Many proponents of moxibustion claim that their treatment works for IBS. The evidence is, however, far less clear. Two recent meta-analyses might tell us more.
The first systematic review and meta-analysis was published by Korean researchers and aimed at critically evaluating the current evidence on moxibustion for improving global symptoms of IBS. The authors conducted extensive searches and found a total of 20 RCTs to be included in their analyses. The risk of bias in these studies was generally high. Compared with pharmacological medications, moxibustion significantly alleviated overall IBS symptoms but there was a moderate inconsistency among the 7 RCTs. Moxibustion combined with acupuncture was more effective than pharmacological therapy but a moderate inconsistency among the 4 studies was found. When moxibustion was added to pharmacological medications or herbal medicine, no additive benefit of moxibustion was shown compared with pharmacological medications or herbal medicine alone. One small sham-controlled trial found no difference between moxibustion and sham control in symptom severity. Moxibustion appeared to be associated with few adverse events but the evidence is limited due to poor reporting.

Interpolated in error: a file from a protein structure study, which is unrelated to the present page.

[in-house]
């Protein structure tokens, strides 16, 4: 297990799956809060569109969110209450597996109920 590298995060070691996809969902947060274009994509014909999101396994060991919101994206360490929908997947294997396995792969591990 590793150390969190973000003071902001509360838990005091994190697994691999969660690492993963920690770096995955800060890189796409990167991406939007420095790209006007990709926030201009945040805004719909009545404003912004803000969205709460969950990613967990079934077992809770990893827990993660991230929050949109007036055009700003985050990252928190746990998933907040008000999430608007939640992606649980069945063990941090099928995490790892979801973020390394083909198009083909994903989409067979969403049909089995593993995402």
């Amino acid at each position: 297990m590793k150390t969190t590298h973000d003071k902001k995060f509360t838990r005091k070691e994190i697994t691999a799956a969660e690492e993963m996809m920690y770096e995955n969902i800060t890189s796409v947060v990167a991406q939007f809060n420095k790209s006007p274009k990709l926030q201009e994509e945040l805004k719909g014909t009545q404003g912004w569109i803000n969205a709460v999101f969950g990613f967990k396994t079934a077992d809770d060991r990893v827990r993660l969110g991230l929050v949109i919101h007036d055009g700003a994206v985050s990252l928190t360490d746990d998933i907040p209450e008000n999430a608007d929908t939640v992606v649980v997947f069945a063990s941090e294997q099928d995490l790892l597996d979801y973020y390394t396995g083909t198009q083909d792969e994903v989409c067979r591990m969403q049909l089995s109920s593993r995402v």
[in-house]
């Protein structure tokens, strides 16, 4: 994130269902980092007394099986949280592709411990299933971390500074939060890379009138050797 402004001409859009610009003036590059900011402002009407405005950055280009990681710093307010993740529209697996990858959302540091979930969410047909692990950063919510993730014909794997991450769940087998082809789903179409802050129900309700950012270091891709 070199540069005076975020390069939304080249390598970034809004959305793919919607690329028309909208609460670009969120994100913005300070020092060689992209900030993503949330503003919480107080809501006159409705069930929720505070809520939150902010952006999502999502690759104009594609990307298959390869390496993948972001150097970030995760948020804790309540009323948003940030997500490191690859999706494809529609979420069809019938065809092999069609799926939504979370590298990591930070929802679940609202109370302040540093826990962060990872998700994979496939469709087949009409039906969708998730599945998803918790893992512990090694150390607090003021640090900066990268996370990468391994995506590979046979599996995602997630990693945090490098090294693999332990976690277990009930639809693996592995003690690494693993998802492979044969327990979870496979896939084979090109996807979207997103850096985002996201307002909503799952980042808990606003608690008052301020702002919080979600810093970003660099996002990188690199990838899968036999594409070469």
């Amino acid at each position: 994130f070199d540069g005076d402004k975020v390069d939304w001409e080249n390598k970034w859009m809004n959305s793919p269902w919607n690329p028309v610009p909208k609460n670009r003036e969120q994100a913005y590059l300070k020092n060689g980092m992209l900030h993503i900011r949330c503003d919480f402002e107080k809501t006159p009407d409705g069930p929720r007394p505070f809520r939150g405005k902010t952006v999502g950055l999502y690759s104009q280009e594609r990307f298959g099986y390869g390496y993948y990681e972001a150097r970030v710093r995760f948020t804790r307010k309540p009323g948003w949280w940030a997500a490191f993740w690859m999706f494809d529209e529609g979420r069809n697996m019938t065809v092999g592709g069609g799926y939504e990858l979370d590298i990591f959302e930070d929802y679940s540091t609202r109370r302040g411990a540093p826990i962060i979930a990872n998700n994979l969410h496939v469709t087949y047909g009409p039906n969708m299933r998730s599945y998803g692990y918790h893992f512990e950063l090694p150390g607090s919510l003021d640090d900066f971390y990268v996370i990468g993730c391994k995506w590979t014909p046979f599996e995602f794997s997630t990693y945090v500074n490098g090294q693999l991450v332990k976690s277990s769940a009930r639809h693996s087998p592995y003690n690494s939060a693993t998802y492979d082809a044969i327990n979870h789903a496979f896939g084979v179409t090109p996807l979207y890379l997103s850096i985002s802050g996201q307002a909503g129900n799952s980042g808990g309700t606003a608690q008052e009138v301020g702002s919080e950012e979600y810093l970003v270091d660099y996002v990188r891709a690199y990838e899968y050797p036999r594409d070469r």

The authors concluded that moxibustion may provide benefit to IBS patients although the risk of bias in the included studies is relatively high. Future studies are necessary to confirm whether this finding is reproducible in carefully-designed and conducted trials and to firmly establish the place of moxibustion in current practice.
The way I see it, these conclusions are far too optimistic. There was only one RCT that controlled for placebo-effects, and the results of that study were negative. Thus I would conclude that some studies report effectiveness of moxibustion for IBS, yet the effects seem not to be caused by the treatment per se but are most likely due to a placebo-effect.